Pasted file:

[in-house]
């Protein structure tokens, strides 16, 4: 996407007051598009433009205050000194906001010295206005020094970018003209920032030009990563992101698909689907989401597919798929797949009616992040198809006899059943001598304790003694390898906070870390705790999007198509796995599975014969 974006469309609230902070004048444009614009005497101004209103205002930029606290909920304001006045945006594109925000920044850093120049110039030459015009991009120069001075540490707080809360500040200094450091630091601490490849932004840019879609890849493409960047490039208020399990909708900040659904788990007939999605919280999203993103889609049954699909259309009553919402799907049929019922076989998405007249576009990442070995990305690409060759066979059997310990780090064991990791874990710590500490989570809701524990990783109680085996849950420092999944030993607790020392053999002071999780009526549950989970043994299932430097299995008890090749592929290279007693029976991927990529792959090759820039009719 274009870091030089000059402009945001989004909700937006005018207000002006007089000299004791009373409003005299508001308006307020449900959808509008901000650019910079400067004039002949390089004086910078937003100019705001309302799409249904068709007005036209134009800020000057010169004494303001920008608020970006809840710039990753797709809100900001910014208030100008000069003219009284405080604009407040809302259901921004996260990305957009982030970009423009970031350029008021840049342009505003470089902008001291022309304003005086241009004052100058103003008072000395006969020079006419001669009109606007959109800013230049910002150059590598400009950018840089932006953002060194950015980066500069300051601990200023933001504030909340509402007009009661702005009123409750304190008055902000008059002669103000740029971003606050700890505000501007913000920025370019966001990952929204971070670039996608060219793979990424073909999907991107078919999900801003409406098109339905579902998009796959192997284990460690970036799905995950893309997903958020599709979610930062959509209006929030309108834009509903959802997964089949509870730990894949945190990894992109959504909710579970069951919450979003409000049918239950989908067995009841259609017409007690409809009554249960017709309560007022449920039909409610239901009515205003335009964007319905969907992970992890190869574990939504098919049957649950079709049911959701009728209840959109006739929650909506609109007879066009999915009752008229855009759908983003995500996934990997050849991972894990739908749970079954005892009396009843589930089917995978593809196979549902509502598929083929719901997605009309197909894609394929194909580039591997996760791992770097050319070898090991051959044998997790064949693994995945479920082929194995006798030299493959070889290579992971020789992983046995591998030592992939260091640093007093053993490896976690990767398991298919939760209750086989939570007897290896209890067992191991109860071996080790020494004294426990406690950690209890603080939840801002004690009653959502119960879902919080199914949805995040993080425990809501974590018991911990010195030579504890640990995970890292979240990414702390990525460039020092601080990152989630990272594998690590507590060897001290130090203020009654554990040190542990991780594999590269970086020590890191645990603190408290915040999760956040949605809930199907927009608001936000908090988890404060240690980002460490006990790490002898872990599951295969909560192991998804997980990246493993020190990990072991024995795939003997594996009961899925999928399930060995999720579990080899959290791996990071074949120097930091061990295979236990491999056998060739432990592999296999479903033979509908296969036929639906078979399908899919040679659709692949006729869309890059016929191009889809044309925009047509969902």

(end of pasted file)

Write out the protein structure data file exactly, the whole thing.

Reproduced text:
[in-house]
């Protein structure tokens, strides 16, 4: 996407007051598009433009205050000194906001010295206005020094970018003209920032030009990563992101698909689907989401597919798929797949009616992040198809006899059943001598304790003694390898906070870390705790999007198509796995599975014969 974006469309609230902070004048444009614009005497101004209103205002930029606290909920304001006045945006594109925000920044850093120049110039030459015009991009120069001075540490707080809360500040200094450091630091601490490849932004840019879609890849493409960047490039208020399990909708900040659904788990007939999605919280999203993103889609049954699909259309009553919402799907049929019922076989998405007249576009990442070995990305690409060759066979059997310990780090064991990791874990710590500490989570809701524990990783109680085996849950420092999944030993607790020392053999002071999780009526549950989970043994299932430097299995008890090749592929290279007693029976991927990529792959090759820039009719 274009870091030089000059402009945001989004909700937006005018207000002006007089000299004791009373409003005299508001308006307020449900959808509008901000650019910079400067004039002949390089004086910078937003100019705001309302799409249904068709007005036209134009800020000057010169004494303001920008608020970006809840710039990753797709809100900001910014208030100008000069003219009284405080604009407040809302259901921004996260990305957009982030970009423009970031350029008021840049342009505003470089902008001291022309304003005086241009004052100058103003008072000395006969020079006419001669009109606007959109800013230049910002150059590598400009950018840089932006953002060194950015980066500069300051601990200023933001504030909340509402007009009661702005009123409750304190008055902000008059002669103000740029971003606050700890505000501007913000920025370019966001990952929204971070670039996608060219793979990424073909999907991107078919999900801003409406098109339905579902998009796959192997284990460690970036799905995950893309997903958020599709979610930062959509209006929030309108834009509903959802997964089949509870730990894949945190990894992109959504909710579970069951919450979003409000049918239950989908067995009841259609017409007690409809009554249960017709309560007022449920039909409610239901009515205003335009964007319905969907992970992890190869574990939504098919049957649950079709049911959701009728209840959109006739929650909506609109007879066009999915009752008229855009759908983003995500996934990997050849991972894990739908749970079954005892009396009843589930089917995978593809196979549902509502598929083929719901997605009309197909894609394929194909580039591997996760791992770097050319070898090991051959044998997790064949693994995945479920082929194995006798030299493959070889290579992971020789992983046995591998030592992939260091640093007093053993490896976690990767398991298919939760209750086989939570007897290896209890067992191991109860071996080790020494004294426990406690950690209890603080939840801002004690009653959502119960879902919080199914949805995040993080425990809501974590018991911990010195030579504890640990995970890292979240990414702390990525460039020092601080990152989630990272594998690590507590060897001290130090203020009654554990040190542990991780594999590269970086020590890191645990603190408290915040999760956040949605809930199907927009608001936000908090988890404060240690980002460490006990790490002898872990599951295969909560192991998804997980990246493993020190990990072991024995795939003997594996009961899925999928399930060995999720579990080899959290791996990071074949120097930091061990295979236990491999056998060739432990592999296999479903033979509908296969036929639906078979399908899919040679659709692949006729869309890059016929191009889809044309925009047509969902």